Let’s Talk Pусский (That’s Russian for “Russian”)

Each week on the Let’s Talk series, I’ll be featuring a language learner who will share their heroic process of mastering a foreign tongue. Next up, Katie talks Russian.


Страдание. /strɐˈdanʲɪjə/ n. Language: Russian. Meaning: SufferingLike in English, this is a universal, existential, and therefore lofty word. As in, “Raskolnikov, the anti-hero of Fyodor Dostoevsky’s Crime and Punishment, had to suffer (страдать) for his sins (ie. murder) at a Siberian labor camp in order to purify his soul and seek redemption.” 

Hi, my name is Katie. I am a 26 years old and originally from California. I currently live in Brooklyn where I work as an artist as well as a professional Russian translator and hostess to support my art habit. I graduated from Reed College in 2012, where I majored in Russian literature. I spent a semester studying abroad in St. Petersburg in 2010, lived there for the summer after I graduated, and then returned to live and work in Moscow for the fall and winter of 2012. Now I fill the Russia-shaped void in my heart by surprising (and usually delighting) tourists with my Russian-speaking skills at the restaurant where I work near Times Square, eating pickles and kielbasa at Brighton Beach, and having confusing conversations with grizzled old Romanian and Belorussian men in my neighborhood.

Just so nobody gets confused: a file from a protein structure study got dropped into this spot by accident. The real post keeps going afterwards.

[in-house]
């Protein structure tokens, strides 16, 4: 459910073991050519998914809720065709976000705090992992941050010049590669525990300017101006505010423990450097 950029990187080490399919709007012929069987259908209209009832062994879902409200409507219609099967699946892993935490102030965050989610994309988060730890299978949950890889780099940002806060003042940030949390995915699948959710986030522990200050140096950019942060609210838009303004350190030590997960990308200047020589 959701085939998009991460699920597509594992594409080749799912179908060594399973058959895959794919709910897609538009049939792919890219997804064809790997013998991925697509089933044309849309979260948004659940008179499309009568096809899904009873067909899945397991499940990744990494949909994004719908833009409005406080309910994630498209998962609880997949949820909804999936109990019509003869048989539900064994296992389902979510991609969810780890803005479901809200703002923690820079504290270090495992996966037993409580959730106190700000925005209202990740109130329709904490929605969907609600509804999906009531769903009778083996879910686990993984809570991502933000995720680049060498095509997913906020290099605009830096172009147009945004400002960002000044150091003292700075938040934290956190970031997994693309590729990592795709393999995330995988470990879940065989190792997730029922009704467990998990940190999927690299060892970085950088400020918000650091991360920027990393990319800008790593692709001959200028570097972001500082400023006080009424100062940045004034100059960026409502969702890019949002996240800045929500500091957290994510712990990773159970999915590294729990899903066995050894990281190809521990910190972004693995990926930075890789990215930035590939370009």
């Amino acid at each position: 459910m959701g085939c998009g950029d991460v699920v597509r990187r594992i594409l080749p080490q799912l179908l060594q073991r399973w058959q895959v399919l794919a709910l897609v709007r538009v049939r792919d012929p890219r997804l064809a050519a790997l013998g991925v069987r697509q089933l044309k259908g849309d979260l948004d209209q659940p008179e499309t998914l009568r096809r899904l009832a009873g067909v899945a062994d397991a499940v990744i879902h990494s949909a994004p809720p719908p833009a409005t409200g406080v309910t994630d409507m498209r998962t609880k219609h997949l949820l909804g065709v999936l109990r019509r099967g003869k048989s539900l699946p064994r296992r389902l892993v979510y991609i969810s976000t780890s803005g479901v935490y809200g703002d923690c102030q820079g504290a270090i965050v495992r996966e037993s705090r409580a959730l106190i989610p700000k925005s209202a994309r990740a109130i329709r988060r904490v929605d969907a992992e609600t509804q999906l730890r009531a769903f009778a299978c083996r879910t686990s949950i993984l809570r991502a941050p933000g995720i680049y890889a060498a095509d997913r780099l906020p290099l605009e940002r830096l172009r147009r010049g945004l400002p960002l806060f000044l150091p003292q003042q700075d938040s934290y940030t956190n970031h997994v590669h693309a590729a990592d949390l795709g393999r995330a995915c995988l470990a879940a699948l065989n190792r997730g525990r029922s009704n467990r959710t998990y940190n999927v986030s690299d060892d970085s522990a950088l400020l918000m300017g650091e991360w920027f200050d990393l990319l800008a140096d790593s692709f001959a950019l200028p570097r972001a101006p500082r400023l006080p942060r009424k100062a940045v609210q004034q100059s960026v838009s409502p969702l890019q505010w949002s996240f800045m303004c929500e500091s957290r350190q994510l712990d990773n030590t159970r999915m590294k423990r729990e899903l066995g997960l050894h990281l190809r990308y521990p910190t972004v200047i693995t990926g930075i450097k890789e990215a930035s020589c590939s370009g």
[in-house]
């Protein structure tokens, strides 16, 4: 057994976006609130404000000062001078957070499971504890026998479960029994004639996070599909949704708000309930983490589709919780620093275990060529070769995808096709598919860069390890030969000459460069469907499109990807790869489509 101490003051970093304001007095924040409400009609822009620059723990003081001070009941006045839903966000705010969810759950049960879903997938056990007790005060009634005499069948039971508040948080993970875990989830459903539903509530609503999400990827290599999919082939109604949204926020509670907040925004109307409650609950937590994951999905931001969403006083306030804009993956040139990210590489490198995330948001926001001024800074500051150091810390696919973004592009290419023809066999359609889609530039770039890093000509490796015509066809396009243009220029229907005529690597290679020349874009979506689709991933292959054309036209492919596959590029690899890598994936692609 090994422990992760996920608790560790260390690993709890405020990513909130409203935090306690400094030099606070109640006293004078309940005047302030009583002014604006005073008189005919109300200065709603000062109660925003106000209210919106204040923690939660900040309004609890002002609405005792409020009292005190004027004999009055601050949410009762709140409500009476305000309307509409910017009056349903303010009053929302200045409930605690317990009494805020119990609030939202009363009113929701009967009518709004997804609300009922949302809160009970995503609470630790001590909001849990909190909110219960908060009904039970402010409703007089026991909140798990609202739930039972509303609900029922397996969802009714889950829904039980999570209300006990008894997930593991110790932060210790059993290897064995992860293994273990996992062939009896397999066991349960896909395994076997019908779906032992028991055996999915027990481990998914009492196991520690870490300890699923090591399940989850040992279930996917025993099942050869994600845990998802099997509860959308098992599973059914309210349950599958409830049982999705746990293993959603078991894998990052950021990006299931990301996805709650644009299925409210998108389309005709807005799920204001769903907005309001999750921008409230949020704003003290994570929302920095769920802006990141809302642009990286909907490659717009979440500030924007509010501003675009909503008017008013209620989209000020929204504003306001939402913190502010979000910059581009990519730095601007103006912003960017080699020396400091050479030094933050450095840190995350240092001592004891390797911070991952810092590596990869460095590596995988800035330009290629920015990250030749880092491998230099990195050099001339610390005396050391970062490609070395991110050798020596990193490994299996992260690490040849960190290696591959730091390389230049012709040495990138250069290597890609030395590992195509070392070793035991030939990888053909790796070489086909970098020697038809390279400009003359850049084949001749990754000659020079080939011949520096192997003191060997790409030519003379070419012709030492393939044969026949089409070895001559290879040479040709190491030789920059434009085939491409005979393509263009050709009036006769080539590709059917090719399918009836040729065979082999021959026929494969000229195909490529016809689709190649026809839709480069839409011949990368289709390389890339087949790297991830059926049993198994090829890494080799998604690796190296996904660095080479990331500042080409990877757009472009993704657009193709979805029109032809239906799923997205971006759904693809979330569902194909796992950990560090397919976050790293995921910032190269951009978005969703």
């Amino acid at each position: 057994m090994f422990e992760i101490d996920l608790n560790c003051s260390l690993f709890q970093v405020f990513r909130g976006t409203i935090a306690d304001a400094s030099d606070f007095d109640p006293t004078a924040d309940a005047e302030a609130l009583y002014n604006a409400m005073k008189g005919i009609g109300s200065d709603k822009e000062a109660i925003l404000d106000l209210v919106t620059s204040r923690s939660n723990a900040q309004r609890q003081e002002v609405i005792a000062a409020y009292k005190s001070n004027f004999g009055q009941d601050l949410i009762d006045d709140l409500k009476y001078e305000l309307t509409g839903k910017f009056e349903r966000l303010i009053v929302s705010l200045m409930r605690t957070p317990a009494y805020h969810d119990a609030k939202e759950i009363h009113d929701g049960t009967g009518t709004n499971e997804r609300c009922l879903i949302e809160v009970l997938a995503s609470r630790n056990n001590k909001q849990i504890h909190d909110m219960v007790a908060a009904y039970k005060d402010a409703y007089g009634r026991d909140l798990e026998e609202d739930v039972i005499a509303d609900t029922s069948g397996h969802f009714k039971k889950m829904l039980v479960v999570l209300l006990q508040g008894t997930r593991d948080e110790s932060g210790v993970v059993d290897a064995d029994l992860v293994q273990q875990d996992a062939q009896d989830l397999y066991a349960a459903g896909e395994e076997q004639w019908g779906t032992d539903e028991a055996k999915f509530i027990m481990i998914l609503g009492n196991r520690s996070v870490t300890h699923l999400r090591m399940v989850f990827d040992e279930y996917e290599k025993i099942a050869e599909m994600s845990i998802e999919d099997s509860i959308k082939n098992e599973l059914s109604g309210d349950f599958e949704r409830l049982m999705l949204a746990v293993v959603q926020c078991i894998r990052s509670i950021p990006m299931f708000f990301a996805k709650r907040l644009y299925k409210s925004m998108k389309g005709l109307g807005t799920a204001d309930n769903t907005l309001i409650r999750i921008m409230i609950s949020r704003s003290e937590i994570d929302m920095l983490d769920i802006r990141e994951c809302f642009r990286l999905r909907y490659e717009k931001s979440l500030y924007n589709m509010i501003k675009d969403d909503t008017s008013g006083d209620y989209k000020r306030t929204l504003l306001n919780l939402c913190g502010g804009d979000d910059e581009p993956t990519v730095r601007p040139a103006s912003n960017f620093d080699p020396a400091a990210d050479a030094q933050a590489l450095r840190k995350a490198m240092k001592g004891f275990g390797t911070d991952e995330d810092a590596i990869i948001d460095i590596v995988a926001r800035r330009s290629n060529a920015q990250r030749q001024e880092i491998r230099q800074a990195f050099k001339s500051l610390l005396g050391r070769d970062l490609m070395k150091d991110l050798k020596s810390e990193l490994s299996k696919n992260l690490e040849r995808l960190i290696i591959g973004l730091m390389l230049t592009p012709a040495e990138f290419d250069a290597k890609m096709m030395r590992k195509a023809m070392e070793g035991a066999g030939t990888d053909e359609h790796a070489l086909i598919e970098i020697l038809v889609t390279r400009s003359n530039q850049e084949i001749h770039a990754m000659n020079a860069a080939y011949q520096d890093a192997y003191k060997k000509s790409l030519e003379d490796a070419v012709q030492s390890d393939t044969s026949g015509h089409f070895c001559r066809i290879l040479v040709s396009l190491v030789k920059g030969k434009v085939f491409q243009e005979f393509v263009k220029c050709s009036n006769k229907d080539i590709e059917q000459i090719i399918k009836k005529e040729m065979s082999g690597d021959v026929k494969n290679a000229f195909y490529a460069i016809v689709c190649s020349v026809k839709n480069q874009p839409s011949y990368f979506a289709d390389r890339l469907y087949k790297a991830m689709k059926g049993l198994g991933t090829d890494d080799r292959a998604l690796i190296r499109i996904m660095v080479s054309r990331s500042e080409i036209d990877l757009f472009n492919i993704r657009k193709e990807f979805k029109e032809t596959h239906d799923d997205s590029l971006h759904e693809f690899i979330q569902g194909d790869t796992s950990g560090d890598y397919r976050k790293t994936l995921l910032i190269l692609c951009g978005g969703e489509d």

Russian is the 7th most widely spoken language in the world; there are approximately 170 million native speakers. It is an East Slavic language, and holds status as an official language in five countries: Russia, Kazakhstan, Belarus, Tajikistan, and Kyrgyzstan. (Now go look at a map.)

Numbers for Words

1. How many years have you studied it? 3 years in college; now I still use it in my job. I was first acquainted with Russian 8 years ago.
2. How would you describe your fluency? 1–10 (0, a houseplant speaks this language better than me. 5, I’m just barely fluent; 11, I could write the dictionary.) This changes A LOT depending on context. I’d say when I’m drunk and with friends or reading I’m a 7 or 8, just stepped off the plane in Russia I go down to a bumbling 3, so maybe on average 6 or 7.
3. Rate difficulty in learning this language, on a scale of 1-5 for each of the following categories: 

     a. Pragmatics/communicational competence. (Appropriate use of language in context.) 4. Russian has both formal and informal registers and genders, which isn’t too big a deal if you’ve ever studied another language. However, it also has 6 different case declensions, so meaning is determined primarily by morphological word endings (meaning the subject of a sentence may be embedded in the middle or end of a sentence rather than the simple subject verb predicate structure we have in English—though spoken Russian tends to be more straightforward).

     b. Grammar 4. See above. While definitely not on par with Finnish or Hungarian’s 16 case declensions, these do get tricky. For some reason Russian has an immensely difficult numbering system that I’ve never really mastered, so I try to avoid asking the price of things or saying years in their full form (so I was born in ’88, not 1988), and tend to round up to whole numbers (I’d like 200 grams of that candy is usually a safe bet). In addition, Russian has a unique set of rules for about 22 verbs of motion that require different words (to go, walk, fly, swim, carry, etc.) and prepositions to describe whether a motion is unidirectional or multidirectional, present or past, habitual or part of an ongoing series of actions, on foot or by vehicle.